Bridge Over a Pond of Water Lilies is a very early piece of painting by Claude Monet. Monet had drawn a lot of water lilies throughout his entire life. Compare to his late painting of water lilies, this piece shows more content and makes people hard to catch the main character in the painting at the first glimpse. The bridge cuts the picture into two parts: the upper part is the background of this painting which consists of reeds, bushes, willows and trees, while the lower part focuses on the water lilies and the shadow of the bridge. Monet used heavy layers of dots to imply the endless greenness in the background and the blooms of water lilies in the pond.
Monet didn’t choose bright colors to present this painting; it even looks a bit messy and chaotic with the mixture of pink and green colors. The brush strokes presented here are also complicated with the horizontal drawings for water lilies while vertical for the greenness in the background. However, because there are only two main colors, the painting doesn’t give the viewers a strong and sharp image but instead leaves a peace and clam impression.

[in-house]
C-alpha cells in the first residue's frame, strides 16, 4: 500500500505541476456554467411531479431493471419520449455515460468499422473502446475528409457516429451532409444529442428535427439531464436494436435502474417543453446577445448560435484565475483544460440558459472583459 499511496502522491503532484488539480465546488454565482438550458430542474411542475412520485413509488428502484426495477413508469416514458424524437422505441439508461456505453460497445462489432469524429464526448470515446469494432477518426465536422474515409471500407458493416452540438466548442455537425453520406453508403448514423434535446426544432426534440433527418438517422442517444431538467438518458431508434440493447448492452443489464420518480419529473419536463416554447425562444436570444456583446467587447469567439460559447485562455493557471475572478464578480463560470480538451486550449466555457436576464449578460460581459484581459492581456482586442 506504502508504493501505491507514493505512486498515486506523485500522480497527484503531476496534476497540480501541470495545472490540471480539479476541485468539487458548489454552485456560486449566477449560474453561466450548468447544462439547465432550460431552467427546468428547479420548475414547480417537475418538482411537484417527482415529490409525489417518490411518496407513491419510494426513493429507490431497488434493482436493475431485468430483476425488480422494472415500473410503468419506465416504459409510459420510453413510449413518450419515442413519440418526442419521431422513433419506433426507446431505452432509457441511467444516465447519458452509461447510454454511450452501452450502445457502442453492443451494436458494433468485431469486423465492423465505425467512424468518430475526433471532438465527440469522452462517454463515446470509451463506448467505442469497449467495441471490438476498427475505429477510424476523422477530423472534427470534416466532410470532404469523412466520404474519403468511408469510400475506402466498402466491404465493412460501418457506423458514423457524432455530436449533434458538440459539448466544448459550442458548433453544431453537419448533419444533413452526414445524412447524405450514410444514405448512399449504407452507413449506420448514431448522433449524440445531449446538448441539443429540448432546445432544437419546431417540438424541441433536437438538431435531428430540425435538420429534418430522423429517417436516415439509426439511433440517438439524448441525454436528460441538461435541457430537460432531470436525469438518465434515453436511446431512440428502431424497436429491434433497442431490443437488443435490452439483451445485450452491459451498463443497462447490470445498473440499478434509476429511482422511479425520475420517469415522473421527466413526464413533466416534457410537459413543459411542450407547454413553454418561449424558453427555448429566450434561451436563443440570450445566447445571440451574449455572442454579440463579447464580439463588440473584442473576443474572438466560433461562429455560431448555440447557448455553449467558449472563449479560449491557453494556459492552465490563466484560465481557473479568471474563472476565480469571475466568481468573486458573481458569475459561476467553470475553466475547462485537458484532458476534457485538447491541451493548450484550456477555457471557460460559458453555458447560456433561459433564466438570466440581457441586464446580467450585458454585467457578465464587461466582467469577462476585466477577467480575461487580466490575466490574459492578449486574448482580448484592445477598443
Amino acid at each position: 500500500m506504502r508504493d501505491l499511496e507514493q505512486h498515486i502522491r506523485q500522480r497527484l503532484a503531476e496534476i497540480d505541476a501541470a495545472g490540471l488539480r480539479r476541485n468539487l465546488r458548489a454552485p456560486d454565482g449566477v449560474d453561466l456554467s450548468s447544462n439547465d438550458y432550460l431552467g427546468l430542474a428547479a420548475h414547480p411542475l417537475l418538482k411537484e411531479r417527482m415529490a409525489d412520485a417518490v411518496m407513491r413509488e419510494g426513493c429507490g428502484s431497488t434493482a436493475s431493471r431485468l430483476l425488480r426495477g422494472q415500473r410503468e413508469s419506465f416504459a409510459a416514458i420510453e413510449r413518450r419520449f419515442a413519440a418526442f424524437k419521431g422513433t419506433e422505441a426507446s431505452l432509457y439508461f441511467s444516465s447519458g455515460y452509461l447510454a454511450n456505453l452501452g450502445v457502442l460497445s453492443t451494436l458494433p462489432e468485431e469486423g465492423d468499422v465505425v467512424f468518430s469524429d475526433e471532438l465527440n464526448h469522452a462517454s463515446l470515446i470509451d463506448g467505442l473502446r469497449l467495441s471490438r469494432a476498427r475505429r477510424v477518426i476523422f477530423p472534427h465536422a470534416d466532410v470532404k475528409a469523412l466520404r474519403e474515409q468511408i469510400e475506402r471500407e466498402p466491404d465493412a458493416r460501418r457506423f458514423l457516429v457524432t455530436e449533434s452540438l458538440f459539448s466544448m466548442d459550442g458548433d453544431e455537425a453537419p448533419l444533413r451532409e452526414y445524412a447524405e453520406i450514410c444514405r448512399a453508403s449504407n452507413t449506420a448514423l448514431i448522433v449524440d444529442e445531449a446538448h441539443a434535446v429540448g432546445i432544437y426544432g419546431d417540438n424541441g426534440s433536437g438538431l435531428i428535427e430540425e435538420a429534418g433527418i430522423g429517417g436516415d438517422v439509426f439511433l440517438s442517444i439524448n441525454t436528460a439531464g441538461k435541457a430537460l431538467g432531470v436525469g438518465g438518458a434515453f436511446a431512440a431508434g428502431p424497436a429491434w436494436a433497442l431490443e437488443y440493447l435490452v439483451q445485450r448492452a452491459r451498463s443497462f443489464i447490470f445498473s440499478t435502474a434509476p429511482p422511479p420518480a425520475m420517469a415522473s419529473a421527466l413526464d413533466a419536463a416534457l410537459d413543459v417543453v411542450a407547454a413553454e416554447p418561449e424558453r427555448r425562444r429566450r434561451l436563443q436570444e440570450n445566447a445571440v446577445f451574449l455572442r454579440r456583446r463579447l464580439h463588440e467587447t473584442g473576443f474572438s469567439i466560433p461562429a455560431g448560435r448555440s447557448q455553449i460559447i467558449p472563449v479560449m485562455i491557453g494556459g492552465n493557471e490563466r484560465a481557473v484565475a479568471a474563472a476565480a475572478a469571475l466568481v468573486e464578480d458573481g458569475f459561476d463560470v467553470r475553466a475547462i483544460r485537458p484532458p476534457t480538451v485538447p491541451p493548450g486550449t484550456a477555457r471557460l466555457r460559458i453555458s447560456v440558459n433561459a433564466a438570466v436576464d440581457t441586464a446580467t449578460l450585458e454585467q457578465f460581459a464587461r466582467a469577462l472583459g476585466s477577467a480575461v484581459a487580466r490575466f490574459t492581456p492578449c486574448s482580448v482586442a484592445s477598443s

This painting perfectly matches my idea of impressionism that the artists don’t depict the landscape with exact and real details but the sensation produced by the objects. As the impressionists claim that when they draw a landscape they are drawing the air around it instead of the object itself. In this piece of painting, it’s not hard to see Monet’s effort into illustrating the sensation of the bridge and water lilies instead of elaborating a certain detail.